Music in 3D: #6 :: Concert Preview 3 of 3


Symphony No. 5 in D minor, Op. 47
Dmitri Shostakovich

Before each concert, we share “Manny’s Musings,” thoughts from our Music Director and Conductor, Manny Laureano. This is the final edition of the “Musings” for the “Music in 3D: #6” concert that will be performed on Sunday, May 5, 2019.

Continued from Part I

As it happened, Josef Stalin, the brutal dictator of the Soviet Union, would attend certain musical events and managed to find himself at a performance of Lady Macbeth. His reactions during the performance were clear and seen by all in attendance. They were not good and Stalin made sure Shostakovich knew it. He directed an article to be written in Pravda (ironically, that translates to “Truth“) the state organ of news and comment, called “Chaos Instead of Music.” Within days, one of Shostakovich’s new ballets, Bright Stream, also came under heavy criticism. Shostakovich was crushed. So much so, that he canceled the premiere of his freshly-written Fourth Symphony while he figured out a way to keep from being sent to a gulag or, worse yet, “disappearing.” He was now a “target.” Thus, did Shostakovitch write what came to be known by some as a musical apology, his Fifth Symphony? He was now fearful. Was this the real Shostakovich?

With the above as your backdrop, this D Minor Symphony begs to be listened to with fresh ears. The jagged argument that opens the first movement is serious, because it is a display of conflict that settles into meditative thought. Does one go this way or that? Does one satisfy the soul or the desire just to live? There are so many moments of sunlight that attempt to break through, that the first movement almost works as an extended introduction for the remaining three movements. The brass stomp through like an invading force, only to give way to a peaceful state of eternal questioning of the self. The scherzo is a paean to the composing style of Gustav Mahler, whose music was loved by Shostakovich. If there is a way to portray loneliness and the suffering it brings when relief is not in sight, the third movement does so with such tremendous pathos as to induce heartbreak or catharsis. You will decide, dear listener.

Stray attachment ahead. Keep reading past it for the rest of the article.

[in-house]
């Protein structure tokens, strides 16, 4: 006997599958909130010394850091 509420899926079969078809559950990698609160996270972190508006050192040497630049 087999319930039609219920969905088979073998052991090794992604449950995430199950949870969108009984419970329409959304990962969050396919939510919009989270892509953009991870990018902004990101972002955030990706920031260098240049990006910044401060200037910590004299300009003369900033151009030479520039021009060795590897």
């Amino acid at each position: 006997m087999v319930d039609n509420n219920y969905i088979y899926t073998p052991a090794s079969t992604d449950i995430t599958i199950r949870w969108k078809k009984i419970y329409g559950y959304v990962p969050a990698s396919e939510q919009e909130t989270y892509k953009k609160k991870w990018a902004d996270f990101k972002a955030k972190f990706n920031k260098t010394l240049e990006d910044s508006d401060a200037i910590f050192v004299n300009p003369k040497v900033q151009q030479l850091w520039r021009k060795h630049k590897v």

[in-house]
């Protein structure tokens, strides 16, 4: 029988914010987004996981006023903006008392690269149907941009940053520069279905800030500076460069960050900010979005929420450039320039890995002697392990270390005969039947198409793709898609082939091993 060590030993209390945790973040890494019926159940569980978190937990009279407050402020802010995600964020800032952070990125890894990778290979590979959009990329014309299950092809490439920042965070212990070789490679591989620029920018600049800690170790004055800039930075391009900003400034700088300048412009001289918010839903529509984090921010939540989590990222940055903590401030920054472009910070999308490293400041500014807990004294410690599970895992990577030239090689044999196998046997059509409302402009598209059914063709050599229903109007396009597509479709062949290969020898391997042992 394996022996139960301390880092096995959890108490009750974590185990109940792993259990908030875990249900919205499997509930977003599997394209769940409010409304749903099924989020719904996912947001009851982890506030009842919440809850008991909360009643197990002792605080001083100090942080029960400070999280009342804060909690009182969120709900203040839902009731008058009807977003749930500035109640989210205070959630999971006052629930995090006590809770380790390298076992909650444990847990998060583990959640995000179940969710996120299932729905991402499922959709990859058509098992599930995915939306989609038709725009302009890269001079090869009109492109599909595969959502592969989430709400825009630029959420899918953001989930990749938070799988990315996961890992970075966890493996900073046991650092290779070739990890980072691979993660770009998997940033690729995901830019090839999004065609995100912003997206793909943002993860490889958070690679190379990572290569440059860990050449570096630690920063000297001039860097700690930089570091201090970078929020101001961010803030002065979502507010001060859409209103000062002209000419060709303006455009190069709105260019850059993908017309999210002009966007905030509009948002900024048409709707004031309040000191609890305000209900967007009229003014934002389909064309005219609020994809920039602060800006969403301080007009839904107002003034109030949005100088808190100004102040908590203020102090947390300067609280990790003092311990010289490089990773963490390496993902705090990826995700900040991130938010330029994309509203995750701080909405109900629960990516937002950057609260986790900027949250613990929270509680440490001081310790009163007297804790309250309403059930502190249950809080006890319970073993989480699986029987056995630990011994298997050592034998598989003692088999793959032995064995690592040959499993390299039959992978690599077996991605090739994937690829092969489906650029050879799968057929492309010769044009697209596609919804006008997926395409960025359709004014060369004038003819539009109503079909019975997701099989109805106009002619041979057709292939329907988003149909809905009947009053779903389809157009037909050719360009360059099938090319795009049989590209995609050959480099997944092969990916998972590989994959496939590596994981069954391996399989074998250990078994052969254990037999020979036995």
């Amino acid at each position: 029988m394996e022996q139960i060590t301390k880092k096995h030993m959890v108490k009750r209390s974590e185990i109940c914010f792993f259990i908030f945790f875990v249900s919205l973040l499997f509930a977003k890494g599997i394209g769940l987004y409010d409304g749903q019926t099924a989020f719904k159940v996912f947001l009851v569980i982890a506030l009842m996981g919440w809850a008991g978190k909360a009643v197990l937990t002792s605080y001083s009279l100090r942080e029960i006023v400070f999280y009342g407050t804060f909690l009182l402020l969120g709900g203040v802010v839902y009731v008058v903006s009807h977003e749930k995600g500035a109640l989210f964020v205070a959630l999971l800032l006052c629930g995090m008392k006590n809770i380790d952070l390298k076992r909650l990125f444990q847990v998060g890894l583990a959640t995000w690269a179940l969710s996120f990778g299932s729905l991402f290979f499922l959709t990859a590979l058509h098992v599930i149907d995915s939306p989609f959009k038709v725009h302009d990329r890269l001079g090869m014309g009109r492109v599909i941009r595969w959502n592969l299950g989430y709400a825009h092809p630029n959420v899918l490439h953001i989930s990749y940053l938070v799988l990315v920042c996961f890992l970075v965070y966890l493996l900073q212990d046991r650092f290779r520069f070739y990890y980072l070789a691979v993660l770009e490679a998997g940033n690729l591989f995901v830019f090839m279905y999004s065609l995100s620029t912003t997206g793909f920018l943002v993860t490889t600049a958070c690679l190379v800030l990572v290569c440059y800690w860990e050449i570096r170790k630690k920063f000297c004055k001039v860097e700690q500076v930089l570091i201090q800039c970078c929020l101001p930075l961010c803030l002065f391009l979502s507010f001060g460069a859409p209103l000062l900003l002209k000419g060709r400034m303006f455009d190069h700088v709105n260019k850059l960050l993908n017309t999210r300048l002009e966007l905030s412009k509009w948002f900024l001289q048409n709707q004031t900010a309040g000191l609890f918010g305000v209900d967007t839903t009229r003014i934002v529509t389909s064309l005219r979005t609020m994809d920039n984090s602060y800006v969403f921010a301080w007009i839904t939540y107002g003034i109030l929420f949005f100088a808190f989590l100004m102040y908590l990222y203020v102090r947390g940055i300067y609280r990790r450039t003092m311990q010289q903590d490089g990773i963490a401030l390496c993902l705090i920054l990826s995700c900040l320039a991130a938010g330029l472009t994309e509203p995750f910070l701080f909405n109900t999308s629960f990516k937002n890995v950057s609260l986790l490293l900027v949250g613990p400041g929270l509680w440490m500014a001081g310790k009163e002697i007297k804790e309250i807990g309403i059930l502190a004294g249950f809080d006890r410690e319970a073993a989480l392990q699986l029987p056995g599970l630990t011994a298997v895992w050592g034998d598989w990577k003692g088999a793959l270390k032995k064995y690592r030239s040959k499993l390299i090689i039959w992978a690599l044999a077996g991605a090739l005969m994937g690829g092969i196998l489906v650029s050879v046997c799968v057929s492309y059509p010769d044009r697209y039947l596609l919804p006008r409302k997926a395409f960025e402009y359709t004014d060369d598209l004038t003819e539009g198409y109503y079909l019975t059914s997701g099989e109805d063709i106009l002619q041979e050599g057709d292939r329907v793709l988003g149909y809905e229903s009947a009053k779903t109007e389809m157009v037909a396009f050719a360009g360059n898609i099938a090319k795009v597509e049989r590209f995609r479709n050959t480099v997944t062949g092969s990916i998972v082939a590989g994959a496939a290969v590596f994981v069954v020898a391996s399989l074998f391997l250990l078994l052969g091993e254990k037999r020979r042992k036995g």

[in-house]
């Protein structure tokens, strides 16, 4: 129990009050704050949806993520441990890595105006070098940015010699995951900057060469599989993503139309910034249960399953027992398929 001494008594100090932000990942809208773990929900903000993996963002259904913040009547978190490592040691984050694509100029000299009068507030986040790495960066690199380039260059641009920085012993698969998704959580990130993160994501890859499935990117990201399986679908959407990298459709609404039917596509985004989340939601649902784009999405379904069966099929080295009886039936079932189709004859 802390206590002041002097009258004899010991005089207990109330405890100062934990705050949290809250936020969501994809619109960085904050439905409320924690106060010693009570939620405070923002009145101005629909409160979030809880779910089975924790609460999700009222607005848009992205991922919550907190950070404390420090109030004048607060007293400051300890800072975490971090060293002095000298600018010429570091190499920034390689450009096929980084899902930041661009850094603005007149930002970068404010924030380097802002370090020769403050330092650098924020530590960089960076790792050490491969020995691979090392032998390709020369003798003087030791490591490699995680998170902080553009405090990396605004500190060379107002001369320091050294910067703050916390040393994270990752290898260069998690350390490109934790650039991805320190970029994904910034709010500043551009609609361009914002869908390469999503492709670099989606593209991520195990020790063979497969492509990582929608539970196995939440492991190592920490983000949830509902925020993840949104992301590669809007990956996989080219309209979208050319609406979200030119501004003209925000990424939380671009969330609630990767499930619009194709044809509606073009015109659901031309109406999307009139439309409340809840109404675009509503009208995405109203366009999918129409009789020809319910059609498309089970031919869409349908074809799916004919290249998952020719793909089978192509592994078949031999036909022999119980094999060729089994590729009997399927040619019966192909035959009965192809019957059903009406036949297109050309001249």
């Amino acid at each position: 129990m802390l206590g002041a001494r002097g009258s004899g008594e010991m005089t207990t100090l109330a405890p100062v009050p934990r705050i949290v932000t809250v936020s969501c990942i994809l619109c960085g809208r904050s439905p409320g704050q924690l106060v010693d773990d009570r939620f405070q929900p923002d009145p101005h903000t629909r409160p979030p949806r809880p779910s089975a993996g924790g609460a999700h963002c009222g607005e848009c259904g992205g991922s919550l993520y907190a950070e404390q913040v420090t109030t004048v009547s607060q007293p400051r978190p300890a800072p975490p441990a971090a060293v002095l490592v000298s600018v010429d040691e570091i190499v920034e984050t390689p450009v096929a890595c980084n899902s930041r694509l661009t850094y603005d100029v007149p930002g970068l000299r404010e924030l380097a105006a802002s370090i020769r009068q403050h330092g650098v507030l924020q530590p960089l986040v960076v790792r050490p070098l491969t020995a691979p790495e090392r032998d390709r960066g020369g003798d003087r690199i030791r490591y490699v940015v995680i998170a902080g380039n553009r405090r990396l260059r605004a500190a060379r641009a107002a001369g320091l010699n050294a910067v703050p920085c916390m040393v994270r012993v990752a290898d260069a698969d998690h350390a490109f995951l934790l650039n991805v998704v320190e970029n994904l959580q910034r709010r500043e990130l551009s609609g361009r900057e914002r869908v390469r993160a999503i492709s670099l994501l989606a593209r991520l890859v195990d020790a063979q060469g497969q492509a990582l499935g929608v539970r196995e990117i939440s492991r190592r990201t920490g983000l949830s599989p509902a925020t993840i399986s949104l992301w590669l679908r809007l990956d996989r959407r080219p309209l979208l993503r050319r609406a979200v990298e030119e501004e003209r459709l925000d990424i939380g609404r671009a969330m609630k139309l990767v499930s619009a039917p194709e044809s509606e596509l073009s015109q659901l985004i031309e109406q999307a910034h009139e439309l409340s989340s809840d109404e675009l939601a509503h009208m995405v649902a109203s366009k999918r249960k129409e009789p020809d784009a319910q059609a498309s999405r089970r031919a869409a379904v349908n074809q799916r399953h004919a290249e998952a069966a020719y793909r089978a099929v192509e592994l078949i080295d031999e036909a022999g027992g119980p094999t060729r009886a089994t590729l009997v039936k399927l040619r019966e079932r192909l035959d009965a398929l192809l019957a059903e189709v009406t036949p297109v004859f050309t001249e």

As for the finale, I can do no better than to leave you with the words of Shostakovich as quoted by the man who assisted with his memoirs, Solomon Volkov:

“I think it is clear to everyone what happens in the Fifth. The rejoicing is forced, created under threat, as in what happens in Boris Godunov. It’s as if someone were beating you with a stick and saying ‘Your business is rejoicing, your business is rejoicing,’ and you rise, shaky, and go marching off, muttering, ‘our business is rejoicing, our business is rejoicing.'”

Testimony by Solomon Volkov

Bloomington Symphony Orchestra
Manny Laureano, Music Director & Conductor
photo by Leslie Plesser

Join Music Director & Conductor Manny Laureano, for the concert, “Music in 3D: #6” featuring award-winning cellist Nygel Witherspoon soloist for the Cello Concerto. The concert takes place on Sunday, May 5, 2019, at 3 p.m., at the Gideon S. Ives Auditorium at the Masonic Heritage Center (11411 Masonic Home Drive, Bloomington)

To learn more about the concert, click here. You can order tickets online through the Masonic Heritage Center Box Office, or by calling 952-948-6506.

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